‘If you leave stress and anxiety unaddressed or unmanaged because there is a physiological component to our fight or fight response, your body adjusts to living in hypervigilance and high alert mode’, explains clinical psychologist Alfiee Breland – Noble, Pg. D. Your fight – or – fight responses – aka when your body’s flooded with hormones in response to a perceived threat – aren’t limited to our waking hours, she adds. If you turn on this response before sleep it can end up im[acting your heart rate, breathing, sweating, and, yes, sleep. You might think of it as your body getting ‘stuck in overdrive’, and that ‘the symptoms and triggers that you ignore or fail to respond to during the day can potentially begin to impact you at night’, says Breland – Noble.

Anxiety, in general, can disrupt ‘sleep architecture’ – aka the basic structural organization of typical sleep (e.g. REM, non – REM) – ‘and prompt individuals to wake up easily’, she explains. Additionally you could be actively suppressing stressful and anxious thoughts during the day, but you can’t do that while you’re counting sheep. ‘Individuals cannot consciously repress or suppress thoughts while they are sleeping’, says Dr. Magavi. However, ‘dreams and nightmares can trigger panic attacks while sleeping’.

Who Might Experience Nocturnal Panic Attacks?

While they can happen to anyone (‘all ages and background’), some people are more predisposed to experiencing nocturnal panic attacks, including:

  • Those who suffer from PTSD – related nightmares. ‘Individuals with PTSD [post – traumatic stress disorder] may have nightmares about their trauma; these nightmares essentially replay what they endured’, which may cause them to wake up ‘in a frightened state as they feel like they are reliving this trauma’, explains Dr. Magavi. The nightmares could ‘lead to panic attacks while they are sleeping’.
  • People who have general anxiety and panic disorder. ‘About 18 percent of panic attacks will occur during the night’, adds Dr. Dimitriu, who says that nocturnal panic attacks are ‘common in people who also experience daytime panic attacks’.
  • Those with sleep disorders. ‘Sleep apnea can result in sudden awakening due to inability to breathe, which could cause sweating, palpitations, and panic attacks’, says Dr. Magavi. ‘Sleep – initiation and sleep – maintenance[ forms of insomnia] can cause panic attacks as individuals begin to experience significant anxiety when they are unable to sleep’.

Treatment For Nocturnal Panic Attacks

If any of the above rings true for you, or you’re interested in exploring nighttime anxiety further, it might be time to consult your practitioner. ‘Physicians and clinicians can diagnose panic disorder during an appointment based on the information the patient provides’, says Dr. Magavi.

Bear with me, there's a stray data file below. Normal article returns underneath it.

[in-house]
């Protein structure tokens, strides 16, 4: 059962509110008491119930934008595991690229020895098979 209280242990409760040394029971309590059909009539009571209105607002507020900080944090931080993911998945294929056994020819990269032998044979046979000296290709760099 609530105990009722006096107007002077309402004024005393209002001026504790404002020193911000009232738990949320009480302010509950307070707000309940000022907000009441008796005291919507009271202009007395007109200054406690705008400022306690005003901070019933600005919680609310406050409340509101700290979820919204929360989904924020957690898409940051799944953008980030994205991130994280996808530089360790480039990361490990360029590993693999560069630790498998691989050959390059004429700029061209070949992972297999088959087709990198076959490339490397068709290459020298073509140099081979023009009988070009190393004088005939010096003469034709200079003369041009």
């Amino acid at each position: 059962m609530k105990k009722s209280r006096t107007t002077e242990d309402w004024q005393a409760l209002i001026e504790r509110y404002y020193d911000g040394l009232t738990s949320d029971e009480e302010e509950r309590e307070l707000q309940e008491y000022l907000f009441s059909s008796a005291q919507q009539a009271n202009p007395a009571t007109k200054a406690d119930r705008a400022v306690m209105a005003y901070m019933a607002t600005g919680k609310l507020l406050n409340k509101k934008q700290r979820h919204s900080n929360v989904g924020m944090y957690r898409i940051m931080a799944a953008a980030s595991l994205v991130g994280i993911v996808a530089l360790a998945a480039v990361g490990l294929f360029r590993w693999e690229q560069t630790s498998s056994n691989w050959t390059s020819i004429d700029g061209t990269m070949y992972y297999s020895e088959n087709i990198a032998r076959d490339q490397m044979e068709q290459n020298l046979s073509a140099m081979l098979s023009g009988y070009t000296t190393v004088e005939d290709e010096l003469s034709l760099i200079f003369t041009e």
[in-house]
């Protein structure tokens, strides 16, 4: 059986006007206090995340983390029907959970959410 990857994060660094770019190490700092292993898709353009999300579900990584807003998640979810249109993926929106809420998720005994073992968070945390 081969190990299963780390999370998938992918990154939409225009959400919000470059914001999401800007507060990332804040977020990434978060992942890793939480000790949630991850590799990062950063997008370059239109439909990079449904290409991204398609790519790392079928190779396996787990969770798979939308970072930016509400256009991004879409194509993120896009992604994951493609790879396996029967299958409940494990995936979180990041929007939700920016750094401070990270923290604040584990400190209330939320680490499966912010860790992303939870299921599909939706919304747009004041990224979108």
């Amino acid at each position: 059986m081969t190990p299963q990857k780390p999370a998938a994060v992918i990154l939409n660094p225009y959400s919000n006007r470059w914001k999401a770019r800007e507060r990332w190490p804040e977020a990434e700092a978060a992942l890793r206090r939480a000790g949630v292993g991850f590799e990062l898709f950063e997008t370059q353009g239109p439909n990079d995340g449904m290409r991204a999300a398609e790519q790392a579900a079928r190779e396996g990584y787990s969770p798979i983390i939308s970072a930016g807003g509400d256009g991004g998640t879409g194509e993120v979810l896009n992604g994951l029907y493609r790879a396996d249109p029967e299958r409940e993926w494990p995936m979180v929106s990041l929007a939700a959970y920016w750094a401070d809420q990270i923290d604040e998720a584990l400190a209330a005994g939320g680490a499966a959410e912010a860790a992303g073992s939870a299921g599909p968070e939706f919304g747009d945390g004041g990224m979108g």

Some info you’ll want to have on hand to share with your doc, according to Dr. Magavi: ‘When the symptoms originated, any potential triggers or life changes, family and personal history of anxiety disorders, somatic [meaning of or relating to the body] and psychiatric symptoms experienced, duration and frequency of attacks, anticipatory anxiety about having future attacks, etc.’

A potential treatment plan could likely be similar to that for general anxiety and panic disorder, says Breland – Noble. ‘Typically, we encourage people to undertake the same practices they would for cognitive behavioral therapy to learn coping and management skills, using contemplative practices like yoga and mindfulness meditation, or finding a close, trusted friend to decompress with after a hard day or moment’, she says. Depending on the severity of your symptoms and overall mental health, a doctor might also prescribe medication to fight against generalized anxiety and, in turn, nocturnal panic attacks.

Breland – Noble says she also encourages patients to incorporate ‘active coping’ into daily life. ‘[This] simply means that one directly acknowledges and works to address their concerns, rather than averting one’s attention from the problem to focus on other things that might not be as helpful (aka avoiding coping),’ she explains. ‘Some examples of active coping include things like exercise, practicing good sleep and eating hygiene, and simple activities like journaling’.

Dr. Dimitriu echoes these sentiments, emphasizing that day – to – day management can help. ‘Relaxing, de – stressing, exercising, meditating, and keeping a regular bed and wake schedule can help [with nocturnal panic attacks],’ he adds. ‘Working on daytime panic attacks through both therapy and medication would be of benefit to people with nighttime panic attacks’.